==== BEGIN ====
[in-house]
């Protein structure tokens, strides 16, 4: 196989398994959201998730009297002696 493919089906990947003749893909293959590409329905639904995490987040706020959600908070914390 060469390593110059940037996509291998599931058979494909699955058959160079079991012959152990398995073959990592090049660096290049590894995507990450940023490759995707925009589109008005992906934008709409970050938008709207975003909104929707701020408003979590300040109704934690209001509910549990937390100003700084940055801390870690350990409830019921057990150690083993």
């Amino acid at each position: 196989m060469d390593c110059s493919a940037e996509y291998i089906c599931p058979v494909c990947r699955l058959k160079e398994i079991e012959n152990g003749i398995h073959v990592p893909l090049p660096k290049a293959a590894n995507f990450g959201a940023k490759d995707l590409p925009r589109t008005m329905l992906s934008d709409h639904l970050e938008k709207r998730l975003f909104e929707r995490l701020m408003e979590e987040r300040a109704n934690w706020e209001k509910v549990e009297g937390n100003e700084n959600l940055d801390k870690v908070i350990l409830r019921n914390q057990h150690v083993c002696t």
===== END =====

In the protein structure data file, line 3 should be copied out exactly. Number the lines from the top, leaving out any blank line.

């Amino acid at each position: 196989m060469d390593c110059s493919a940037e996509y291998i089906c599931p058979v494909c990947r699955l058959k160079e398994i079991e012959n152990g003749i398995h073959v990592p893909l090049p660096k290049a293959a590894n995507f990450g959201a940023k490759d995707l590409p925009r589109t008005m329905l992906s934008d709409h639904l970050e938008k709207r998730l975003f909104e929707r995490l701020m408003e979590e987040r300040a109704n934690w706020e209001k509910v549990e009297g937390n100003e700084n959600l940055d801390k870690v908070i350990l409830r019921n914390q057990h150690v083993c002696t």